Ultimately, the answer to how much testing is necessary and sufficient is defined as much by the end-user or operator as by the developers and the responsible DAF T&E organization. In all cases, end-users will assess the performance of AI-enabled capabilities relative to a given system’s baseline (pre-AI) performance. This report focuses on three main tasks that the study committee was tasked with, which will help the DAF address the fundamental question of how much testing is enough.2

1.2 STUDY QUESTIONS TO BE ADDRESSED

The study committee was tasked with conducting this consensus study to examine the Air Force Test Center’s (AFTC’s) technical capabilities and capacity to conduct rigorous and objective tests, evaluations, and assessments of artificial

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1 D.M. Tate, 2021, “Trust, Trustworthiness, and Assurance of AI and Autonomy,” Institute for Defense Analysis, https://apps.dtic.mil/sti/trecms/pdf/AD1150274.pdf, p. iv.

2 As well as what kind of testing is necessary—see, for example, R. Burnell, W. Schellaert, J. Burden, et al., 2023, “Rethink Reporting of Evaluation Results in AI,” Science 380:136–138, https://doi.org/10.1126/science.adf6369.

Suggested Citation:"1 Introduction." National Academies of Sciences, Engineering, and Medicine. 2023. Test and Evaluation Challenges in Artificial Intelligence-Enabled Systems for the Department of the Air Force. Washington, DC: The National Academies Press. doi: 10.17226/27092.
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intelligence (AI)-enabled systems under operational conditions and against realistic threats. Specifically, the committee was asked to address three tasks:

Task 1 asks the committee to evaluate and contrast current testing and assessment methods employed by the DAF and in commercial industry. This is discussed in more detail in Chapters 3 and 4.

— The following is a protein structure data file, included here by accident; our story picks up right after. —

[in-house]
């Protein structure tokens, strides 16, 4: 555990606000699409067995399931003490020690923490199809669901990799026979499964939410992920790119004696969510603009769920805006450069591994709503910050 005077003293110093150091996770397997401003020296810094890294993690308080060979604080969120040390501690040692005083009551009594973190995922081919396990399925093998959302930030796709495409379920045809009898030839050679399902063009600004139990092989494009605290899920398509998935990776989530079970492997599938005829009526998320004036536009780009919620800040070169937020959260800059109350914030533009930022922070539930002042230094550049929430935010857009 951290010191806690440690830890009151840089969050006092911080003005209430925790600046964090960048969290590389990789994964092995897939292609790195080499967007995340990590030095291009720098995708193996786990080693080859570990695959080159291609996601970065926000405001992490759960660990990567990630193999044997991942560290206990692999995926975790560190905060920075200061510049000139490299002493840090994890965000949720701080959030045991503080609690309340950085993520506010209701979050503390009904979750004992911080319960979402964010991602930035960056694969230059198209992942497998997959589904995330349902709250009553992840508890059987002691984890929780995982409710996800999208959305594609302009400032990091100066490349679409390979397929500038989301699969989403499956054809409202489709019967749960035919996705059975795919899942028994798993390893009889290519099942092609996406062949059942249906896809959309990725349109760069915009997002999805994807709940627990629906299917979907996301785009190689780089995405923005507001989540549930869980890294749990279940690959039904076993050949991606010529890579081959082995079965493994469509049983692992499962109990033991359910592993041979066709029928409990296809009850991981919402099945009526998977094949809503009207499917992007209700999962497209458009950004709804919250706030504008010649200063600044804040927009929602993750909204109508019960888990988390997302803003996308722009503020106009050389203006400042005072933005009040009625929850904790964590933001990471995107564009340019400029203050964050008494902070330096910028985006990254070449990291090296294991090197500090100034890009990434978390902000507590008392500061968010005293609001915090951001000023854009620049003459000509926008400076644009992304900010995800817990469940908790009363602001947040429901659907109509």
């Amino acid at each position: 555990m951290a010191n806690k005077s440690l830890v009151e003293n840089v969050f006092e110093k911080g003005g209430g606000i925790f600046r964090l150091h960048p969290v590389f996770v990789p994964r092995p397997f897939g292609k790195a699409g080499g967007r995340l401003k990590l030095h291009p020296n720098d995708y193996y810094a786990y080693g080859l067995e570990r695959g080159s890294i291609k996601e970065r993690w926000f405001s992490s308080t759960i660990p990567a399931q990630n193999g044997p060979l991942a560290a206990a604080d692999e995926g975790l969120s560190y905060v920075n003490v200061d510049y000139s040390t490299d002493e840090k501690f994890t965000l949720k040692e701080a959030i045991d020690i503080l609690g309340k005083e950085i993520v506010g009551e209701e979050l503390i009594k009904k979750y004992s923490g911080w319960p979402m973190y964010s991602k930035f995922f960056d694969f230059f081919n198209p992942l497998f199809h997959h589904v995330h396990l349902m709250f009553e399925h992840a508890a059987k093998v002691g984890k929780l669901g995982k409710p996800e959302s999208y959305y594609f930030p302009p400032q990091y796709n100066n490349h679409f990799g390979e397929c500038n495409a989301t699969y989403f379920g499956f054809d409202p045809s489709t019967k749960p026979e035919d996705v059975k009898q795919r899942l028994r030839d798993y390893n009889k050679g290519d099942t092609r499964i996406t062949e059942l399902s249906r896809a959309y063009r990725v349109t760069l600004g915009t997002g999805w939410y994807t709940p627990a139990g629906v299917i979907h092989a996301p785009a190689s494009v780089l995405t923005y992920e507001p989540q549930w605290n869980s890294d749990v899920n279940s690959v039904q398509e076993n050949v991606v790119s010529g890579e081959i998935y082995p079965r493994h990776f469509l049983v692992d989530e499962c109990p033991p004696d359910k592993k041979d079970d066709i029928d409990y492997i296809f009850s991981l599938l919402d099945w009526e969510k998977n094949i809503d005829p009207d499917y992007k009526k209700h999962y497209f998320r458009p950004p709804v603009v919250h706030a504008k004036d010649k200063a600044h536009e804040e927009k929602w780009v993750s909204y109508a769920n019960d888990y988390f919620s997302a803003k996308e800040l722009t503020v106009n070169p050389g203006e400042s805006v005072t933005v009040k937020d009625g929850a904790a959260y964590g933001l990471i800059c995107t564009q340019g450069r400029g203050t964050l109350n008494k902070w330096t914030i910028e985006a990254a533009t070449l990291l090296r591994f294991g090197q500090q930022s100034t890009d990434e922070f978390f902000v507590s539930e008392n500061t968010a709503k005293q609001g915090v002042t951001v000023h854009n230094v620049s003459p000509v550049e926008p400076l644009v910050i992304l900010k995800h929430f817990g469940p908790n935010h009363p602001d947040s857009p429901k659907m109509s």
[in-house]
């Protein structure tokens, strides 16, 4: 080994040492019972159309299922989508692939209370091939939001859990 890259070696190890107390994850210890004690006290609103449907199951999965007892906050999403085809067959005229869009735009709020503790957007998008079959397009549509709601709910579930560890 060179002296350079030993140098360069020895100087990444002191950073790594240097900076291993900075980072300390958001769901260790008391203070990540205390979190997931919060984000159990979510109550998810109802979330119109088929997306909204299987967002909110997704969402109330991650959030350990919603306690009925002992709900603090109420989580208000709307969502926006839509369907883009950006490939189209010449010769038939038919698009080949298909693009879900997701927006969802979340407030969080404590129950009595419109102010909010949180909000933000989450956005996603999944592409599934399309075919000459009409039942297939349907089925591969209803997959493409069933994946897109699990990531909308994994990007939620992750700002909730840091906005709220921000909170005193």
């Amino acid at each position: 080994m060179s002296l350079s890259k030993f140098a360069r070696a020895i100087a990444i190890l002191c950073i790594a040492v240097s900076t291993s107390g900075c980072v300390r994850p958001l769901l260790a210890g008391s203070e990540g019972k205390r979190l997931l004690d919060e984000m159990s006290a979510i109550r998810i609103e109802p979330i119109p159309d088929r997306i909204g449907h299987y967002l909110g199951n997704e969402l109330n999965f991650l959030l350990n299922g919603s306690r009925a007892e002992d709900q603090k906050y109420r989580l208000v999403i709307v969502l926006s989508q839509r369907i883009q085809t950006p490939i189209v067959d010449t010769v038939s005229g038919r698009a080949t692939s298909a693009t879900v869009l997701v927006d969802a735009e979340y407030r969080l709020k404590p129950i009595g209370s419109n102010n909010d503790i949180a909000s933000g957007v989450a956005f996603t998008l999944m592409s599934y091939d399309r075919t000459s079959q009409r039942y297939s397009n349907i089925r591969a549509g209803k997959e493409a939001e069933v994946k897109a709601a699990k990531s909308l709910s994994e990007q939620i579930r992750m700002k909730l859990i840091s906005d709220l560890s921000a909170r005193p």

Task 2 asks the committee to consider examples of AI corruption under operational conditions and against malicious cyberattacks. This is discussed in more detail in Chapter 5.

Task 3 asks for recommendations promising areas of science and technology that may lead to improved detection and mitigation of AI corruption. This is discussed further in Chapter 6.

While the committee set out to maintain a narrow scope driven by the specified tasks, as the study progressed, it became clear that the impact of the findings and recommendations was more significant than anticipated. Central to the study’s assessment of AFTC’s technical capabilities is the capacity to deploy these new systems with the same rigor and discipline they have applied historically with traditional systems. To ensure the same level of trust that the test community has rightly earned from the space, cyber, and air forces, the processes, requirements, and culture of the test community and the DAF, in general, will need to evolve and adapt. These adjustments will be necessary to accommodate the developmental differences in AI-enabled systems.

1.3 WHAT DO WE MEAN BY “ARTIFICIAL INTELLIGENCE”?

Artificial intelligence (AI) is a broad term that means different things to different people. For example, AI can be broadly defined as a computing system that can perform tasks that are normally associated with human intelligence, such as conversing in a natural language, solving problems, and recognizing types of objects in a scene, etc. Generally, AI is defined to include all such tasks that a computing system can perform at human or near human proficiency levels. The ability to learn is also an important aspect of any intelligent system. Recently, major advances have occurred in the field of machine learning, leading to an increase in proficiency across virtually all current AI tasks. Thus, to many, AI and ML are often used synonymously today, although machine learning is just one, albeit very important subset of AI implementation.